Exploration is rewarded in numerous ways, too, encouraging players to explore the quite large levels. You might, for example, find some cool collectable, but more often you'll scope out a stash of ammunition - knowing the locations of stashes is extremely important in the game's various arena and boss levels, which intersperse the more traditional corridor shooter sections.
If it all sounds pretty serious, don't worry - there's plenty of the series-signature humour and over-the-top elements. Take for example the fact you seem to be able to dual-wield just about every gun in the game. While this has the expected effect on the assault rifle (double the firepower, no iron-sights aiming), it actually spices up other guns in pretty interesting ways. Take the pistols, for example; the right one is silenced, while the left one is not - giving you some strategic options while charging into a horde of enemies.
Speaking of enemies, while I didn't hear them fire off any of the "mein leben!" style signature lines from the first game, they do like to chatter, which lends the whole affair some extra texture. They also duck and dive about the place, and will happily flank you, too, ensuring that each encounter feels dynamic and requires some quick thinking if you're to get out unscathed.
Health is an important consideration in Wolfenstein, with its related systems having more in common with older games than today's Call of Duty-like "hide and wait, and your health comes back" easy-modes. Here, your health is broken into segments (25%, from memory); if you lose less than a segment (up to 24%), that health comes back if you get out of combat, but once you lose a segment entirely it's gone - you'll need to find a health pack to get it back.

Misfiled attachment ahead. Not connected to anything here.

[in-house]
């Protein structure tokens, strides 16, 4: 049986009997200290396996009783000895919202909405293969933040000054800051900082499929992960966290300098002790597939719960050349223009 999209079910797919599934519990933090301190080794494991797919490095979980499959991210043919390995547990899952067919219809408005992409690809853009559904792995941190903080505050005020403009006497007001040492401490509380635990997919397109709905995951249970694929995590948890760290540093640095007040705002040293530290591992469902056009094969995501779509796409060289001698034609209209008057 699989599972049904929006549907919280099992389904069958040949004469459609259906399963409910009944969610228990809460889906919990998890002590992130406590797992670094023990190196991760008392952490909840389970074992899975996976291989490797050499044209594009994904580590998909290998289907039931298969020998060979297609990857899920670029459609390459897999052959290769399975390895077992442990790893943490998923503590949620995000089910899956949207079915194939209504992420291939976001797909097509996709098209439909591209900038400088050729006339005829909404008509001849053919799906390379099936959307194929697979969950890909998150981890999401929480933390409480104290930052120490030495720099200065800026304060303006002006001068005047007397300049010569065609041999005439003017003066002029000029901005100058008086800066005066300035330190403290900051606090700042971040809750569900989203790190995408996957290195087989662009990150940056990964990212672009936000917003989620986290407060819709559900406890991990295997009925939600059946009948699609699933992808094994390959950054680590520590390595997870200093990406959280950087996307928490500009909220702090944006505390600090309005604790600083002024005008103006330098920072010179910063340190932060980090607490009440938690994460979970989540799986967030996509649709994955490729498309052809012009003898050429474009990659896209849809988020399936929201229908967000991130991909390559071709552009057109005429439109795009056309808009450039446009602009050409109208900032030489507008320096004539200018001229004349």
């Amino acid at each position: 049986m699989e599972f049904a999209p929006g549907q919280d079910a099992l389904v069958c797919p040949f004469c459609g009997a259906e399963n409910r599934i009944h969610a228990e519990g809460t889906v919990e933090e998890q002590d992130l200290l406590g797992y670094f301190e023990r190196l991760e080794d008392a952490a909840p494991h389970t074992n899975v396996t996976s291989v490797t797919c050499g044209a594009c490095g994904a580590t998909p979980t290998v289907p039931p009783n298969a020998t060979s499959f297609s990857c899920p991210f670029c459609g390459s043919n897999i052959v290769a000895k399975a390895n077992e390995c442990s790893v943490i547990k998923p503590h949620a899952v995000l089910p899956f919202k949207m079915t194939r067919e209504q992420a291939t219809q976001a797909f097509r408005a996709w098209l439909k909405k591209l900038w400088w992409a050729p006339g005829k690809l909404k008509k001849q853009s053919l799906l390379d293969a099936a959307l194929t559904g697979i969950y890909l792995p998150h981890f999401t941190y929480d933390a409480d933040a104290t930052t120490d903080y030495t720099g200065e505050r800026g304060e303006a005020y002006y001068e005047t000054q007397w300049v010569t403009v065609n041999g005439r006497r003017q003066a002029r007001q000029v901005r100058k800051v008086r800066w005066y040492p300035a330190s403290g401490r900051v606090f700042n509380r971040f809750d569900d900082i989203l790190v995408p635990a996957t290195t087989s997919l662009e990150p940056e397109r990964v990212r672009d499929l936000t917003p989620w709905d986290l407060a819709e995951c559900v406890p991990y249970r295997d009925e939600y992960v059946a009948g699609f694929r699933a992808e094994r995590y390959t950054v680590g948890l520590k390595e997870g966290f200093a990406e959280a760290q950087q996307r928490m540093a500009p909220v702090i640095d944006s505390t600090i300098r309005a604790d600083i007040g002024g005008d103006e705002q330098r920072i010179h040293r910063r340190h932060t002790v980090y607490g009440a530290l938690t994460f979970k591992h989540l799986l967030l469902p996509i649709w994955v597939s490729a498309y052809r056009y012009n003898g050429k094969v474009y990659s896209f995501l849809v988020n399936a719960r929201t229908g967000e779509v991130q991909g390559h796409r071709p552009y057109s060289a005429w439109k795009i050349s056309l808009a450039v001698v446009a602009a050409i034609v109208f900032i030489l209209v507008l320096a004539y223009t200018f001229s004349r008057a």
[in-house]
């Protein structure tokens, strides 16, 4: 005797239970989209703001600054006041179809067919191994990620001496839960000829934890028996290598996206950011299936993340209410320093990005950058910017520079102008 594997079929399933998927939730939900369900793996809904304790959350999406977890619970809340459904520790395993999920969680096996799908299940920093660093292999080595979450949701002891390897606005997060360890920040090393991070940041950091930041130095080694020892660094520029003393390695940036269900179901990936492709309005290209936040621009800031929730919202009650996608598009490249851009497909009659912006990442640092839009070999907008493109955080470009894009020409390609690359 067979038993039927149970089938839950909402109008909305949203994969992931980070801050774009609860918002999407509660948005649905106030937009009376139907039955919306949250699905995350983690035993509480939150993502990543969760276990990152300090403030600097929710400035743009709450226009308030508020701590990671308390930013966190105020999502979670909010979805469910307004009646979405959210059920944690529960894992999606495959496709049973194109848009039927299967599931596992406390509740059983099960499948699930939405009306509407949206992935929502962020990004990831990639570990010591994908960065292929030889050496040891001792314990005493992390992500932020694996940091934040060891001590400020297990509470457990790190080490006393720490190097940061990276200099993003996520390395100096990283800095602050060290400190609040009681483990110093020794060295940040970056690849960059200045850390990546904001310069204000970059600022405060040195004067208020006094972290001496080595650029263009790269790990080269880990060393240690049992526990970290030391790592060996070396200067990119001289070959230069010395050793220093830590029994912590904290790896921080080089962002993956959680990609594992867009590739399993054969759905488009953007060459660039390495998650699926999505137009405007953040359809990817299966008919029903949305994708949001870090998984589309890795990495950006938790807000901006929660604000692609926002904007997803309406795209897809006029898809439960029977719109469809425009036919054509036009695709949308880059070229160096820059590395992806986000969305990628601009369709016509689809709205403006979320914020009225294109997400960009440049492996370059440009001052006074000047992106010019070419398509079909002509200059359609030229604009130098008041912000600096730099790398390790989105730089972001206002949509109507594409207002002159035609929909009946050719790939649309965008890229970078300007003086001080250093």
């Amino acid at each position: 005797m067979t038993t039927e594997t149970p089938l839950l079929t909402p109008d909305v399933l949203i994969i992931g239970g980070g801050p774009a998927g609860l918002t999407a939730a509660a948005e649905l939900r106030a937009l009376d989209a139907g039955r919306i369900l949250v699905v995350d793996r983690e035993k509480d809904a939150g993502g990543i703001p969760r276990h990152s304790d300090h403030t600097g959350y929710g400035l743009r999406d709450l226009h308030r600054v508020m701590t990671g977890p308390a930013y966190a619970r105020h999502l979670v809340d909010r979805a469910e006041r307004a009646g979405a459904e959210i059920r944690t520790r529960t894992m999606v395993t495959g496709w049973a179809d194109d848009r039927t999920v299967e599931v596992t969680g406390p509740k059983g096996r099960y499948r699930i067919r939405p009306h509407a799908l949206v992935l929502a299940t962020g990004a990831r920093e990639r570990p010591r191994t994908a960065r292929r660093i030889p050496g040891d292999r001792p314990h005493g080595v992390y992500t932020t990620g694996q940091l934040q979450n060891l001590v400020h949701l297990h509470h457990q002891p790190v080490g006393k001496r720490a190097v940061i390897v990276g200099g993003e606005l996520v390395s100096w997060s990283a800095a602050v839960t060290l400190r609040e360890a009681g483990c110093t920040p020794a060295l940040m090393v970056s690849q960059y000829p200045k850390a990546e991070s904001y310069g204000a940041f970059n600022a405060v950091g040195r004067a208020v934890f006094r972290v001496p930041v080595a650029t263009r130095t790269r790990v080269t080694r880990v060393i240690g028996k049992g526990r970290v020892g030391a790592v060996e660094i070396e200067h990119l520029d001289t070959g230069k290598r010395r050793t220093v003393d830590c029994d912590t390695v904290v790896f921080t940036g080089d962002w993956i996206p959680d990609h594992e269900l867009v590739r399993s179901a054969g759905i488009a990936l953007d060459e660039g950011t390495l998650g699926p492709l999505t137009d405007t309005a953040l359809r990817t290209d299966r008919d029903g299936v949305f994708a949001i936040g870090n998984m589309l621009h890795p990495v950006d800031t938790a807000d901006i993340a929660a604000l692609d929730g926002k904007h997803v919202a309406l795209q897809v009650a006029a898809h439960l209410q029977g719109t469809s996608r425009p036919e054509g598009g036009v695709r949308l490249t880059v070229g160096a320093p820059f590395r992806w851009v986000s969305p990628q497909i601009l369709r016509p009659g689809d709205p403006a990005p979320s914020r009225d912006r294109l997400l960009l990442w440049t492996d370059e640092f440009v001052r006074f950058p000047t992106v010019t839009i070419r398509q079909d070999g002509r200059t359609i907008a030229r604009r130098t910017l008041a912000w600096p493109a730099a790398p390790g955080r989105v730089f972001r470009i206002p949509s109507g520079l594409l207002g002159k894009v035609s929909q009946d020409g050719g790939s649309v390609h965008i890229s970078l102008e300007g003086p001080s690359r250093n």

You can use health packs even when you're at max health, too, letting you increase your current health to beyond its maximum (called "overdrive") but this extra health slowly disappears until you're back to full. There are even health upgrades (that increase your maximum health amount) and armour bonuses to find, for extra retro feels amongst those familiar with older games. If you're not familiar with this stuff, don't worry - it makes perfect sense and feels great; the consideration of permanent impact on your health forces you to make better choices during gunplay, and means the experience is way more fun as a result.
Combat is also visceral as all hell; shoot people in the face enough and their head explodes, a fountain of gore marking where it once was. The ragdoll systems employed also ensure enemies are hammered backwards by the repeated impacts of your virtual bullets, giving the easily-dispatched fodder enemies much more entertainment value than you might expect. They can kill you pretty quickly themselves, of course, but in general being aggressive reaps dividends and is supremely satisfying.
The game was nicely broken up into discrete sections, each of which had a different twist that kept things interesting. One minute you're on the inside of a bomber (looking out the window to see a huge airborne fight between hundreds of other planes is awesome), another you're walking up the side of a building. Later you're fighting twin robot bosses with tesla grenades, only to hide in plain sight by playing a game of "pretend to be a nazi" while on a train to Berlin.
It's clearly way too early to make any kind of determination about the quality of the experience as a whole (not least of which because I haven't actually played the whole game), but it's clear that the full game is something I want to experience. No, it's not going to change the world, and of course it won't be ideally suited to every audience. But if you like the sound of a game that returns to its venerable roots without losing sight of what modern audiences expect (both in terms of gameplay and presentation), Wolfenstein: The New Order could be just the breath of fresh air the genre's been looking for.
Look out for it on 360, PS3, PS4, Xbox One, and PC on May 22nd (pre-ordering nets you access to the Doom beta, too.)